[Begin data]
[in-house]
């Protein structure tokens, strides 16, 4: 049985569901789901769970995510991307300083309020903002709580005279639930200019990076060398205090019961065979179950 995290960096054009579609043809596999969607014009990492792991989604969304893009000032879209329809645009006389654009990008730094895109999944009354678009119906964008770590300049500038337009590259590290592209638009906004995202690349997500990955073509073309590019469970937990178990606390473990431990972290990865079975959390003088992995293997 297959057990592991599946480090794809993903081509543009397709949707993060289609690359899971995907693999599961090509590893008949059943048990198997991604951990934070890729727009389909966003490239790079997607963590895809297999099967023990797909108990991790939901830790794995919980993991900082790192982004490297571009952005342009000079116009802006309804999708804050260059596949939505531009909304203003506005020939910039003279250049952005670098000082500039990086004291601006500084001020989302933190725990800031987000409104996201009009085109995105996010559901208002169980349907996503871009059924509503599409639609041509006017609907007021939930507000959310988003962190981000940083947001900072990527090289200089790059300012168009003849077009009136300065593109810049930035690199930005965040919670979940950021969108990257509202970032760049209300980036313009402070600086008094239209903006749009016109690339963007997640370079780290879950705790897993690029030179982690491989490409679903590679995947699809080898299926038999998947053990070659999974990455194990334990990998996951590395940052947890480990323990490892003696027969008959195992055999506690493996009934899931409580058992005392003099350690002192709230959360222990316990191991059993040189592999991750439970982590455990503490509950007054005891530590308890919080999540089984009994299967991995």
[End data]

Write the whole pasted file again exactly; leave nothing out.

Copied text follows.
[in-house]
């Protein structure tokens, strides 16, 4: 049985569901789901769970995510991307300083309020903002709580005279639930200019990076060398205090019961065979179950 995290960096054009579609043809596999969607014009990492792991989604969304893009000032879209329809645009006389654009990008730094895109999944009354678009119906964008770590300049500038337009590259590290592209638009906004995202690349997500990955073509073309590019469970937990178990606390473990431990972290990865079975959390003088992995293997 297959057990592991599946480090794809993903081509543009397709949707993060289609690359899971995907693999599961090509590893008949059943048990198997991604951990934070890729727009389909966003490239790079997607963590895809297999099967023990797909108990991790939901830790794995919980993991900082790192982004490297571009952005342009000079116009802006309804999708804050260059596949939505531009909304203003506005020939910039003279250049952005670098000082500039990086004291601006500084001020989302933190725990800031987000409104996201009009085109995105996010559901208002169980349907996503871009059924509503599409639609041509006017609907007021939930507000959310988003962190981000940083947001900072990527090289200089790059300012168009003849077009009136300065593109810049930035690199930005965040919670979940950021969108990257509202970032760049209300980036313009402070600086008094239209903006749009016109690339963007997640370079780290879950705790897993690029030179982690491989490409679903590679995947699809080898299926038999998947053990070659999974990455194990334990990998996951590395940052947890480990323990490892003696027969008959195992055999506690493996009934899931409580058992005392003099350690002192709230959360222990316990191991059993040189592999991750439970982590455990503490509950007054005891530590308890919080999540089984009994299967991995």